The Time of the Pilgrims and Early Settlers 1600-1700



In Times Past: Integrating US History with Literature in Grades 3-8

Now available as an ebook for instant downloading to your computer, tablet or smartphone.

Tired of the same old routine when teaching about the past in the classroom?

Recent fiction and non-fiction can make the American past come alive for young students. New activities can make studies both educational and fun.

Our ever popular book on using kids' books to teach US History is now newly updated and available as an ebook. We've taken the best new books from the last few years and added them to our comprehensive guide for integrating your curriculum. 336 pages of practical ideas for activities, research and discussions using kids books. More Information.

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This is an excerpt from our e-book In Times Past: Integrating US History with Literature in Grades 3-8. Second Edition. More Information.

The Times at a Glance


  • Massasoit
  • Peter Minuit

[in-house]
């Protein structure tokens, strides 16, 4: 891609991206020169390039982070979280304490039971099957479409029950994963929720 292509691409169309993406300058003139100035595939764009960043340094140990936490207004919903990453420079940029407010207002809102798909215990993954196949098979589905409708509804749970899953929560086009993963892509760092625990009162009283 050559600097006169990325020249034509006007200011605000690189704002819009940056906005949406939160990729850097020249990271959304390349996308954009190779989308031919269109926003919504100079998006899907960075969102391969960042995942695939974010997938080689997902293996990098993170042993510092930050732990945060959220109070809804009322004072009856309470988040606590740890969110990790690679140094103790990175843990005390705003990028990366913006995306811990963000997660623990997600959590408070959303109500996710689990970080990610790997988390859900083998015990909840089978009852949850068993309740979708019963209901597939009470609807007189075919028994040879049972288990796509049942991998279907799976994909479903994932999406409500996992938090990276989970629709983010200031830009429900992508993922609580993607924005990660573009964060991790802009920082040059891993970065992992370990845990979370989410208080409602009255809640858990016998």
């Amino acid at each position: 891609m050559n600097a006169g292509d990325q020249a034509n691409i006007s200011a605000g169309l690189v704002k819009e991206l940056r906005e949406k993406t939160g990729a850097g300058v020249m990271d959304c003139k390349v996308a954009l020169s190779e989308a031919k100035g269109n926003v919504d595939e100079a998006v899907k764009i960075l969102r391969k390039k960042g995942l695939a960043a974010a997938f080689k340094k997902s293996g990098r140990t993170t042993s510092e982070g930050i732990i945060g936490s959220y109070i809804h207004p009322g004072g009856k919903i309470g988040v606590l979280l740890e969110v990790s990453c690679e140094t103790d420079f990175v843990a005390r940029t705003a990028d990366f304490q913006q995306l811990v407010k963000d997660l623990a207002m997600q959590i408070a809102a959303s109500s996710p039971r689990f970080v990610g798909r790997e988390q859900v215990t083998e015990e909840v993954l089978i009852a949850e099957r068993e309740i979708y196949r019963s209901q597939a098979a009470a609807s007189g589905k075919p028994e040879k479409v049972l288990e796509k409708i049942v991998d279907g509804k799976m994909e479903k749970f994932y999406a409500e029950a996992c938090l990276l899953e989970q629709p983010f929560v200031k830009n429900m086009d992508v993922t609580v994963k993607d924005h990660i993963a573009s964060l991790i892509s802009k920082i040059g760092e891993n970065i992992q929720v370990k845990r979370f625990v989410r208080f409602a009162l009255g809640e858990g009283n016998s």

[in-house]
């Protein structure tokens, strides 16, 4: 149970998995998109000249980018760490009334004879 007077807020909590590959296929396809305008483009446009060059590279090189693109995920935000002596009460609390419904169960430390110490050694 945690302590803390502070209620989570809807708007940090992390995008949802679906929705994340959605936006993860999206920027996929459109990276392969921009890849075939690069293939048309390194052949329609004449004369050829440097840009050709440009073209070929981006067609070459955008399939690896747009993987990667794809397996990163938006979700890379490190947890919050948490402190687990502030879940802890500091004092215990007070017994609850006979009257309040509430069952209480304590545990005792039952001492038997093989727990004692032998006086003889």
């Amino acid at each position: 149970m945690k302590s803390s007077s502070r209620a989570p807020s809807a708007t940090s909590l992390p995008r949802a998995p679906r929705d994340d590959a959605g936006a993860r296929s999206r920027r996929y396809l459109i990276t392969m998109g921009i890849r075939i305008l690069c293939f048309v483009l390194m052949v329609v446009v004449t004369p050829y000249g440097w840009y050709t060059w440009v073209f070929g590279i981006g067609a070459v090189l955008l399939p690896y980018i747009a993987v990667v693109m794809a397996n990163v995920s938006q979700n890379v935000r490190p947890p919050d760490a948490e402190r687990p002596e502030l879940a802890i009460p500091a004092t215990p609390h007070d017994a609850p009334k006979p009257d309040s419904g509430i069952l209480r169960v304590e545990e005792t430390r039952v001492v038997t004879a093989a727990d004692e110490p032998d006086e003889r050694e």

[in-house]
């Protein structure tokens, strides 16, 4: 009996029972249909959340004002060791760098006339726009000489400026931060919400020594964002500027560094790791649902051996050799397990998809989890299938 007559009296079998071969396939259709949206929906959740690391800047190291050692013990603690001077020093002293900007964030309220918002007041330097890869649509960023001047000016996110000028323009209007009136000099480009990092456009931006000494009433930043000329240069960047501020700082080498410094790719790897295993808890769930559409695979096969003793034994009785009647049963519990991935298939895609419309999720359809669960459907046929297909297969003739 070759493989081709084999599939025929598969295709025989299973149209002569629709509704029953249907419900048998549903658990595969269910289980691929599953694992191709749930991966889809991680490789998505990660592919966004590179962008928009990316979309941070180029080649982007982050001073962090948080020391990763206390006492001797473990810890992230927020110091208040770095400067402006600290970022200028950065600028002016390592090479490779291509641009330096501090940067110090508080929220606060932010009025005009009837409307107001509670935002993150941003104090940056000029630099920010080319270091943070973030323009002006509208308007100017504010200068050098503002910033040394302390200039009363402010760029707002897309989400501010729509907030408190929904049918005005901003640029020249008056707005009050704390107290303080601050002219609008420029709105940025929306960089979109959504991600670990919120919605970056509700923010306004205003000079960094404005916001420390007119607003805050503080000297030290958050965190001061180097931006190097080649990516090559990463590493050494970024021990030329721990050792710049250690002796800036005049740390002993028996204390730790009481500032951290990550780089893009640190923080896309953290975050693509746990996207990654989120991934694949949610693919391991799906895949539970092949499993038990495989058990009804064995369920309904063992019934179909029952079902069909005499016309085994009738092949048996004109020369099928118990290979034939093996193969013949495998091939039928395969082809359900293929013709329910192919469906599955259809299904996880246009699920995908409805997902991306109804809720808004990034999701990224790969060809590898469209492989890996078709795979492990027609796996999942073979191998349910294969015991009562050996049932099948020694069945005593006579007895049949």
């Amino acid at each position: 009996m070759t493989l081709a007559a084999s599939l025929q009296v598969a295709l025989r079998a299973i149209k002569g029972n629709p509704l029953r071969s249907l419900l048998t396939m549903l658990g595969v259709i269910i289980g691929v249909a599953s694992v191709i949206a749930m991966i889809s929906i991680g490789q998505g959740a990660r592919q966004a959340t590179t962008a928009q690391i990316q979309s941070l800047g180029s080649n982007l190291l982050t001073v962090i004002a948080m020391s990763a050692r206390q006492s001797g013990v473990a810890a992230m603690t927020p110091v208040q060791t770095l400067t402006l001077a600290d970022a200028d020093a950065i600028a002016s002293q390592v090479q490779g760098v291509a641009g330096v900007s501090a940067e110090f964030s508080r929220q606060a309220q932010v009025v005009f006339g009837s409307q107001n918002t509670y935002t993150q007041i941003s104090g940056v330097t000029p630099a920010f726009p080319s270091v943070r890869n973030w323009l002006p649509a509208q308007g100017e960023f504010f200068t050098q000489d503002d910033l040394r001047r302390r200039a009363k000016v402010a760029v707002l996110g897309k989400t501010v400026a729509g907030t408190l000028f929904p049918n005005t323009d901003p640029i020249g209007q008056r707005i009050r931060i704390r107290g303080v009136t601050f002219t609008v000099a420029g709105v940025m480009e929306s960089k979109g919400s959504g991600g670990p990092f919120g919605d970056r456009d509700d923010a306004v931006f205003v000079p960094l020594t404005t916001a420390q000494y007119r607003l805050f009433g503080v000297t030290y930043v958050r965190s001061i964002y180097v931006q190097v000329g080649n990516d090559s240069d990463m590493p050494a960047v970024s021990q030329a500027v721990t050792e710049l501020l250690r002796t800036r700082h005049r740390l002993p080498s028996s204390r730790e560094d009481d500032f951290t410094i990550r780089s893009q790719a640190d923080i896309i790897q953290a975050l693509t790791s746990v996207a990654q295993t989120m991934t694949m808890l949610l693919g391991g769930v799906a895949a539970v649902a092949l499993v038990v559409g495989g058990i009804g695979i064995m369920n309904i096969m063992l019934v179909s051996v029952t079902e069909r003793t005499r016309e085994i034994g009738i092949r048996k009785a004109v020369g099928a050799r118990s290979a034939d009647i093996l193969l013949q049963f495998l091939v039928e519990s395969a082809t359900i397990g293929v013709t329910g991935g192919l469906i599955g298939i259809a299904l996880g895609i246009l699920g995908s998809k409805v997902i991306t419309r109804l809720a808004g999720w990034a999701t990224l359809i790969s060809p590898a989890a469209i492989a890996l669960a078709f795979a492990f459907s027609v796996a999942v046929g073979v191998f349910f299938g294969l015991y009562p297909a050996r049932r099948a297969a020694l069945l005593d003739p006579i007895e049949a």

• Pocahontas
  • Powhatan
  • Miles Standish
  • John Smith
  • Peter Stuyvesant
  • William Bradford
  • Roger Williams
  • Edward Winslow
  • John Winthrop
  • King Philip
  • Squanto


  • 1621 Massasoit makes treaty not to harm Pilgrims if Pilgrims respect Indian land and rights
  • 1664 English take New Amsterdam from Dutch
  • 1669 Massachusetts Bay Colony takes over Maine
  • 1673 Marquette and Jolliet explore Mississippi
  • 1675 King Philip's War
  • 1682 William Penn arrives in Pennsylvania
  • 1689 King William's War
  • 1692 Salem witch trials

Meanwhile, In Other Parts of the World

  • French take control of Canada
  • King Louis XIV revokes freedom of worship for Huguenots; many emigrate

Inventions & Discoveries

  • 1642 Pascal invents adding machine
  • 1657 Pendulum clock
  • 1670 Minute hands on watches


  • 1650 Minuet popular in France
  • 1666 Stradivarius violin created
  • 1692 "Adeste Fideles" composed


  • 1656 Cotton's Spiritual Milk for Babies
  • 1658 Comenius' Orbus Pictus
  • 1667 Milton's Paradise Lost
  • 1676 Bunyan's Pilgrim's Progress
  • 1683 New England Primer


"See also The Native American Conflict, Cultures, and The Salem Witchcraft Trials in our In Times Past eBook."

  • The early Pilgrims built their houses using wattle and daub. Build wattle and daub models with clay, sand, and straw plastered on stick forms. It will crack, but so did the wattle and daub.

  • List some ways of preserving food before canning and freezing were available. Find out what foods were preserved in those ways. Try it.